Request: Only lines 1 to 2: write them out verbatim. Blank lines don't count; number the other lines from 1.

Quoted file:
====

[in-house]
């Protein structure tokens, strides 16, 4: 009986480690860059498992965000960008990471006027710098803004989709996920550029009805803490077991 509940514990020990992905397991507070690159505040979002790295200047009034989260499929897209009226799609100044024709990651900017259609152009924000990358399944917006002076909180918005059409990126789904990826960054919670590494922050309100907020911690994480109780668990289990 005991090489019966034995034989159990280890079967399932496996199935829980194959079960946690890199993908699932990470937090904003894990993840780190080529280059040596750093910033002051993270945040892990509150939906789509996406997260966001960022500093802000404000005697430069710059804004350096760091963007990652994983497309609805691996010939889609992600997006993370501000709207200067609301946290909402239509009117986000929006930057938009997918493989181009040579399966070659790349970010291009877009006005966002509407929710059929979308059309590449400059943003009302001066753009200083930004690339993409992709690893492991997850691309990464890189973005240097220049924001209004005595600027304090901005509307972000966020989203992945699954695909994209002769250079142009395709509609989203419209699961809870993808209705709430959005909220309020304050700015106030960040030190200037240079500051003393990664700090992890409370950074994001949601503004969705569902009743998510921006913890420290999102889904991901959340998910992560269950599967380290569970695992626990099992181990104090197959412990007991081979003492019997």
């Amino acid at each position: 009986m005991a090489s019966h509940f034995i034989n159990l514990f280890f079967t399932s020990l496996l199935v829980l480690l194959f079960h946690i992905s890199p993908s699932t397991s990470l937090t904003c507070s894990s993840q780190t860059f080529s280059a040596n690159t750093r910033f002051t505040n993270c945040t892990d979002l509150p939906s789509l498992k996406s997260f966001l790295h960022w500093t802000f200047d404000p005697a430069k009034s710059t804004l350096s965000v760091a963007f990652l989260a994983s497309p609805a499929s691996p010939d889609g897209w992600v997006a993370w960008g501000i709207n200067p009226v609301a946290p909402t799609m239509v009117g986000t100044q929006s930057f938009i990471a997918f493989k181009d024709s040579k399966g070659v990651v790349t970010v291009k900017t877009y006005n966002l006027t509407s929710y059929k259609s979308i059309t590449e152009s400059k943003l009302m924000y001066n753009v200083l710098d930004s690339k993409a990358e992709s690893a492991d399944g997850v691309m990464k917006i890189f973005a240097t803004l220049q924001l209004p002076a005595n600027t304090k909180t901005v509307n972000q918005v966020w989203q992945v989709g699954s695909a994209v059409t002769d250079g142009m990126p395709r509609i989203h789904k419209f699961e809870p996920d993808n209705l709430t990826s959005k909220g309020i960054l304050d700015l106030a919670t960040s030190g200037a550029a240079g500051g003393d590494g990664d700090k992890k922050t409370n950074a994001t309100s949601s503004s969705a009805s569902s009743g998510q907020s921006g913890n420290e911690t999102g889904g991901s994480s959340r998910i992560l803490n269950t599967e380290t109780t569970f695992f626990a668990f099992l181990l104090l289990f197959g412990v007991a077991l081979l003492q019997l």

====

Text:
[in-house]
């Protein structure tokens, strides 16, 4: 009986480690860059498992965000960008990471006027710098803004989709996920550029009805803490077991 509940514990020990992905397991507070690159505040979002790295200047009034989260499929897209009226799609100044024709990651900017259609152009924000990358399944917006002076909180918005059409990126789904990826960054919670590494922050309100907020911690994480109780668990289990 005991090489019966034995034989159990280890079967399932496996199935829980194959079960946690890199993908699932990470937090904003894990993840780190080529280059040596750093910033002051993270945040892990509150939906789509996406997260966001960022500093802000404000005697430069710059804004350096760091963007990652994983497309609805691996010939889609992600997006993370501000709207200067609301946290909402239509009117986000929006930057938009997918493989181009040579399966070659790349970010291009877009006005966002509407929710059929979308059309590449400059943003009302001066753009200083930004690339993409992709690893492991997850691309990464890189973005240097220049924001209004005595600027304090901005509307972000966020989203992945699954695909994209002769250079142009395709509609989203419209699961809870993808209705709430959005909220309020304050700015106030960040030190200037240079500051003393990664700090992890409370950074994001949601503004969705569902009743998510921006913890420290999102889904991901959340998910992560269950599967380290569970695992626990099992181990104090197959412990007991081979003492019997």